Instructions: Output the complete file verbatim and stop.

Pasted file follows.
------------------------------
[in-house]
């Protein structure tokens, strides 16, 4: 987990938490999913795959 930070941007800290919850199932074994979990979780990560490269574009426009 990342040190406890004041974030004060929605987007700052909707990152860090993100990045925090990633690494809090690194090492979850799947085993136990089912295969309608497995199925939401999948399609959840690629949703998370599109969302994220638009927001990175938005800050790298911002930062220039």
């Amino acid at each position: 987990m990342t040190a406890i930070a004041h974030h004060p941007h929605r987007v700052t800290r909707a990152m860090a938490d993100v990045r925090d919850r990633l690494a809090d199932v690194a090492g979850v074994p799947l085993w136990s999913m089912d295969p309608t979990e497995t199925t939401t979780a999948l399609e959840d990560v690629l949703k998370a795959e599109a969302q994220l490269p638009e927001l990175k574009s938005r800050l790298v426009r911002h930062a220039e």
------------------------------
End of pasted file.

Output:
[in-house]
């Protein structure tokens, strides 16, 4: 987990938490999913795959 930070941007800290919850199932074994979990979780990560490269574009426009 990342040190406890004041974030004060929605987007700052909707990152860090993100990045925090990633690494809090690194090492979850799947085993136990089912295969309608497995199925939401999948399609959840690629949703998370599109969302994220638009927001990175938005800050790298911002930062220039």
């Amino acid at each position: 987990m990342t040190a406890i930070a004041h974030h004060p941007h929605r987007v700052t800290r909707a990152m860090a938490d993100v990045r925090d919850r990633l690494a809090d199932v690194a090492g979850v074994p799947l085993w136990s999913m089912d295969p309608t979990e497995t199925t939401t979780a999948l399609e959840d990560v690629l949703k998370a795959e599109a969302q994220l490269p638009e927001l990175k574009s938005r800050l790298v426009r911002h930062a220039e």